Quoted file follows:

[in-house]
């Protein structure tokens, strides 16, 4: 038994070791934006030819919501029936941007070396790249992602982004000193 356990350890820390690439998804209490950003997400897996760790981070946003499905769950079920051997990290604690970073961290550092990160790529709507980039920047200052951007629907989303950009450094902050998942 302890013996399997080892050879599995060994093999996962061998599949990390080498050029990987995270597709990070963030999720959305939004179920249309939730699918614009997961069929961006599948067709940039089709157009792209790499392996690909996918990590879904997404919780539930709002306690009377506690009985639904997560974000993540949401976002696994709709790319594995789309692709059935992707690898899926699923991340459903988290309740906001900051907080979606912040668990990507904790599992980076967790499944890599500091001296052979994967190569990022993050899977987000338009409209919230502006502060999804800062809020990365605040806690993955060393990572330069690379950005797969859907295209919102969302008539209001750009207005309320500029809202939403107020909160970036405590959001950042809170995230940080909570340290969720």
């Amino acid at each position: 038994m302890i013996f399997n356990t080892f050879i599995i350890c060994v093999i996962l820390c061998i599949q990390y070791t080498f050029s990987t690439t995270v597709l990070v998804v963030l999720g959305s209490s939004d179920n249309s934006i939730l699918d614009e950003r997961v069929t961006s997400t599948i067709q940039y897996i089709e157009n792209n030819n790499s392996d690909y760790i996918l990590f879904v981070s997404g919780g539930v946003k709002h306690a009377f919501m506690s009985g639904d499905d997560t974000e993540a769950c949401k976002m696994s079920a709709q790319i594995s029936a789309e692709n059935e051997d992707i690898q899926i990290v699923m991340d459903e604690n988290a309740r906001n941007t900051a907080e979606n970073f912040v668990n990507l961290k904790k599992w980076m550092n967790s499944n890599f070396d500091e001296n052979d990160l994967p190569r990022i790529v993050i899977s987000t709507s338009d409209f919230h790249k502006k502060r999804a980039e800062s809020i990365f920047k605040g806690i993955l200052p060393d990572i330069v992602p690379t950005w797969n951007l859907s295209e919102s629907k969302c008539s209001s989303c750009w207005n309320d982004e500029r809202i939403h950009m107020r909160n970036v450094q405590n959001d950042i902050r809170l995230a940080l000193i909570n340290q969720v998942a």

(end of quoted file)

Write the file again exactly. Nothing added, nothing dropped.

[in-house]
């Protein structure tokens, strides 16, 4: 038994070791934006030819919501029936941007070396790249992602982004000193 356990350890820390690439998804209490950003997400897996760790981070946003499905769950079920051997990290604690970073961290550092990160790529709507980039920047200052951007629907989303950009450094902050998942 302890013996399997080892050879599995060994093999996962061998599949990390080498050029990987995270597709990070963030999720959305939004179920249309939730699918614009997961069929961006599948067709940039089709157009792209790499392996690909996918990590879904997404919780539930709002306690009377506690009985639904997560974000993540949401976002696994709709790319594995789309692709059935992707690898899926699923991340459903988290309740906001900051907080979606912040668990990507904790599992980076967790499944890599500091001296052979994967190569990022993050899977987000338009409209919230502006502060999804800062809020990365605040806690993955060393990572330069690379950005797969859907295209919102969302008539209001750009207005309320500029809202939403107020909160970036405590959001950042809170995230940080909570340290969720």
């Amino acid at each position: 038994m302890i013996f399997n356990t080892f050879i599995i350890c060994v093999i996962l820390c061998i599949q990390y070791t080498f050029s990987t690439t995270v597709l990070v998804v963030l999720g959305s209490s939004d179920n249309s934006i939730l699918d614009e950003r997961v069929t961006s997400t599948i067709q940039y897996i089709e157009n792209n030819n790499s392996d690909y760790i996918l990590f879904v981070s997404g919780g539930v946003k709002h306690a009377f919501m506690s009985g639904d499905d997560t974000e993540a769950c949401k976002m696994s079920a709709q790319i594995s029936a789309e692709n059935e051997d992707i690898q899926i990290v699923m991340d459903e604690n988290a309740r906001n941007t900051a907080e979606n970073f912040v668990n990507l961290k904790k599992w980076m550092n967790s499944n890599f070396d500091e001296n052979d990160l994967p190569r990022i790529v993050i899977s987000t709507s338009d409209f919230h790249k502006k502060r999804a980039e800062s809020i990365f920047k605040g806690i993955l200052p060393d990572i330069v992602p690379t950005w797969n951007l859907s295209e919102s629907k969302c008539s209001s989303c750009w207005n309320d982004e500029r809202i939403h950009m107020r909160n970036v450094q405590n959001d950042i902050r809170l995230a940080l000193i909570n340290q969720v998942a």